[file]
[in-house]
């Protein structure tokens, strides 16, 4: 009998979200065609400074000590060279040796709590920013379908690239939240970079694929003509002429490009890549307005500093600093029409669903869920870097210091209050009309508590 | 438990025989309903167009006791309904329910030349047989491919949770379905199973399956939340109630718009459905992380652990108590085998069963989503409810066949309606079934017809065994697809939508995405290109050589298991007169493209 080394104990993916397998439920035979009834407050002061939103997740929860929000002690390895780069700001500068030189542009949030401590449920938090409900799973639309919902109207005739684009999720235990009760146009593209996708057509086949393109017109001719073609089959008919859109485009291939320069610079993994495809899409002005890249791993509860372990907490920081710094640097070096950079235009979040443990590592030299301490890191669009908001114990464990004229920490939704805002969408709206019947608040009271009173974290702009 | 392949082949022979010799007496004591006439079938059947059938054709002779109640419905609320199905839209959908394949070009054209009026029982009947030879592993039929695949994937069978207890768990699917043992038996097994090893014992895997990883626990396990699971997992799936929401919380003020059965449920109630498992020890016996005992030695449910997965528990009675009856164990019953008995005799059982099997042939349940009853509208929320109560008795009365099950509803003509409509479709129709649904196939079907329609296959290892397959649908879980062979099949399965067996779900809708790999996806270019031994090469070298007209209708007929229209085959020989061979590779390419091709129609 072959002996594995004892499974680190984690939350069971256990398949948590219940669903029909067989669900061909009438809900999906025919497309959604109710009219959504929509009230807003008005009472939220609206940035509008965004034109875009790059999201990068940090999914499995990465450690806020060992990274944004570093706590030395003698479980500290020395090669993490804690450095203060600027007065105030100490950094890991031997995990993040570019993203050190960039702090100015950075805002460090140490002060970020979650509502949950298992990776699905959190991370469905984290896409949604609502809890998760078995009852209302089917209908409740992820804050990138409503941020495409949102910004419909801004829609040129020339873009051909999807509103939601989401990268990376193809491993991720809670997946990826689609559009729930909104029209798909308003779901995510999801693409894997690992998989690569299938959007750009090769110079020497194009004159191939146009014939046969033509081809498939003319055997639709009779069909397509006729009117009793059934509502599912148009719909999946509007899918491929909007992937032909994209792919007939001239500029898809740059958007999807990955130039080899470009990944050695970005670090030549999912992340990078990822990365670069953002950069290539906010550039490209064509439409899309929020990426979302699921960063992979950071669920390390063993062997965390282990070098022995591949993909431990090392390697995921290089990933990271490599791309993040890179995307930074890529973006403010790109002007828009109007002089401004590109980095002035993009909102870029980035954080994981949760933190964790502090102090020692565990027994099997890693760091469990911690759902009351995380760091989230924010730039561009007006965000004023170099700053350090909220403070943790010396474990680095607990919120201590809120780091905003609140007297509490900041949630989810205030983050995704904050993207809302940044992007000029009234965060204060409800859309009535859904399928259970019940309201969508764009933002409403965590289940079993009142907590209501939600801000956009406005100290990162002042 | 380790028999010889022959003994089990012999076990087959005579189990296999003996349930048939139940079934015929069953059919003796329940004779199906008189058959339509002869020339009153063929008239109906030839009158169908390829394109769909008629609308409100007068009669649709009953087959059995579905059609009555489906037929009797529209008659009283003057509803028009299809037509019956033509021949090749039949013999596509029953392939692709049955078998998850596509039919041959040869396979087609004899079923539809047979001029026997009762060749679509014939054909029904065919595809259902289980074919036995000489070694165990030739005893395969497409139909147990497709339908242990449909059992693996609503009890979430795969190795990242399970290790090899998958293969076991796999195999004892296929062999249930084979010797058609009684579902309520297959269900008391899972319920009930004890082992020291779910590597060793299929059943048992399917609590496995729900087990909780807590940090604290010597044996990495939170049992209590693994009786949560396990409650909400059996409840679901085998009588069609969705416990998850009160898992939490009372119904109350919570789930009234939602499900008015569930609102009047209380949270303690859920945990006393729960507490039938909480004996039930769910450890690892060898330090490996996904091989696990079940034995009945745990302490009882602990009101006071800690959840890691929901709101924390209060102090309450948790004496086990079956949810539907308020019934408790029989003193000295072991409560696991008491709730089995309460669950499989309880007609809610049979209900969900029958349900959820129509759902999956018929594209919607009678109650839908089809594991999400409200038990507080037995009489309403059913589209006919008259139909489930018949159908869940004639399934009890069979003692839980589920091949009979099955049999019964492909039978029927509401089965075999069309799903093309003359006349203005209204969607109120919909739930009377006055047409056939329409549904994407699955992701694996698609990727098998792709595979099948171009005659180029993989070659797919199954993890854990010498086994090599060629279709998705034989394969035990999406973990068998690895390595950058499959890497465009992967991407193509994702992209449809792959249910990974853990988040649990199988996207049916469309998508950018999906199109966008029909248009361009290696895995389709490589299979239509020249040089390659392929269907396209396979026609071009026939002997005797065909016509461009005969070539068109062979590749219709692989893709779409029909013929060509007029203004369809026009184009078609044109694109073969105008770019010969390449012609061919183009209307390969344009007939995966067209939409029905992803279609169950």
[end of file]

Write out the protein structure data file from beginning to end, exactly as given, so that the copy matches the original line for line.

[in-house]
């Protein structure tokens, strides 16, 4: 009998979200065609400074000590060279040796709590920013379908690239939240970079694929003509002429490009890549307005500093600093029409669903869920870097210091209050009309508590 | 438990025989309903167009006791309904329910030349047989491919949770379905199973399956939340109630718009459905992380652990108590085998069963989503409810066949309606079934017809065994697809939508995405290109050589298991007169493209 080394104990993916397998439920035979009834407050002061939103997740929860929000002690390895780069700001500068030189542009949030401590449920938090409900799973639309919902109207005739684009999720235990009760146009593209996708057509086949393109017109001719073609089959008919859109485009291939320069610079993994495809899409002005890249791993509860372990907490920081710094640097070096950079235009979040443990590592030299301490890191669009908001114990464990004229920490939704805002969408709206019947608040009271009173974290702009 | 392949082949022979010799007496004591006439079938059947059938054709002779109640419905609320199905839209959908394949070009054209009026029982009947030879592993039929695949994937069978207890768990699917043992038996097994090893014992895997990883626990396990699971997992799936929401919380003020059965449920109630498992020890016996005992030695449910997965528990009675009856164990019953008995005799059982099997042939349940009853509208929320109560008795009365099950509803003509409509479709129709649904196939079907329609296959290892397959649908879980062979099949399965067996779900809708790999996806270019031994090469070298007209209708007929229209085959020989061979590779390419091709129609 072959002996594995004892499974680190984690939350069971256990398949948590219940669903029909067989669900061909009438809900999906025919497309959604109710009219959504929509009230807003008005009472939220609206940035509008965004034109875009790059999201990068940090999914499995990465450690806020060992990274944004570093706590030395003698479980500290020395090669993490804690450095203060600027007065105030100490950094890991031997995990993040570019993203050190960039702090100015950075805002460090140490002060970020979650509502949950298992990776699905959190991370469905984290896409949604609502809890998760078995009852209302089917209908409740992820804050990138409503941020495409949102910004419909801004829609040129020339873009051909999807509103939601989401990268990376193809491993991720809670997946990826689609559009729930909104029209798909308003779901995510999801693409894997690992998989690569299938959007750009090769110079020497194009004159191939146009014939046969033509081809498939003319055997639709009779069909397509006729009117009793059934509502599912148009719909999946509007899918491929909007992937032909994209792919007939001239500029898809740059958007999807990955130039080899470009990944050695970005670090030549999912992340990078990822990365670069953002950069290539906010550039490209064509439409899309929020990426979302699921960063992979950071669920390390063993062997965390282990070098022995591949993909431990090392390697995921290089990933990271490599791309993040890179995307930074890529973006403010790109002007828009109007002089401004590109980095002035993009909102870029980035954080994981949760933190964790502090102090020692565990027994099997890693760091469990911690759902009351995380760091989230924010730039561009007006965000004023170099700053350090909220403070943790010396474990680095607990919120201590809120780091905003609140007297509490900041949630989810205030983050995704904050993207809302940044992007000029009234965060204060409800859309009535859904399928259970019940309201969508764009933002409403965590289940079993009142907590209501939600801000956009406005100290990162002042 | 380790028999010889022959003994089990012999076990087959005579189990296999003996349930048939139940079934015929069953059919003796329940004779199906008189058959339509002869020339009153063929008239109906030839009158169908390829394109769909008629609308409100007068009669649709009953087959059995579905059609009555489906037929009797529209008659009283003057509803028009299809037509019956033509021949090749039949013999596509029953392939692709049955078998998850596509039919041959040869396979087609004899079923539809047979001029026997009762060749679509014939054909029904065919595809259902289980074919036995000489070694165990030739005893395969497409139909147990497709339908242990449909059992693996609503009890979430795969190795990242399970290790090899998958293969076991796999195999004892296929062999249930084979010797058609009684579902309520297959269900008391899972319920009930004890082992020291779910590597060793299929059943048992399917609590496995729900087990909780807590940090604290010597044996990495939170049992209590693994009786949560396990409650909400059996409840679901085998009588069609969705416990998850009160898992939490009372119904109350919570789930009234939602499900008015569930609102009047209380949270303690859920945990006393729960507490039938909480004996039930769910450890690892060898330090490996996904091989696990079940034995009945745990302490009882602990009101006071800690959840890691929901709101924390209060102090309450948790004496086990079956949810539907308020019934408790029989003193000295072991409560696991008491709730089995309460669950499989309880007609809610049979209900969900029958349900959820129509759902999956018929594209919607009678109650839908089809594991999400409200038990507080037995009489309403059913589209006919008259139909489930018949159908869940004639399934009890069979003692839980589920091949009979099955049999019964492909039978029927509401089965075999069309799903093309003359006349203005209204969607109120919909739930009377006055047409056939329409549904994407699955992701694996698609990727098998792709595979099948171009005659180029993989070659797919199954993890854990010498086994090599060629279709998705034989394969035990999406973990068998690895390595950058499959890497465009992967991407193509994702992209449809792959249910990974853990988040649990199988996207049916469309998508950018999906199109966008029909248009361009290696895995389709490589299979239509020249040089390659392929269907396209396979026609071009026939002997005797065909016509461009005969070539068109062979590749219709692989893709779409029909013929060509007029203004369809026009184009078609044109694109073969105008770019010969390449012609061919183009209307390969344009007939995966067209939409029905992803279609169950």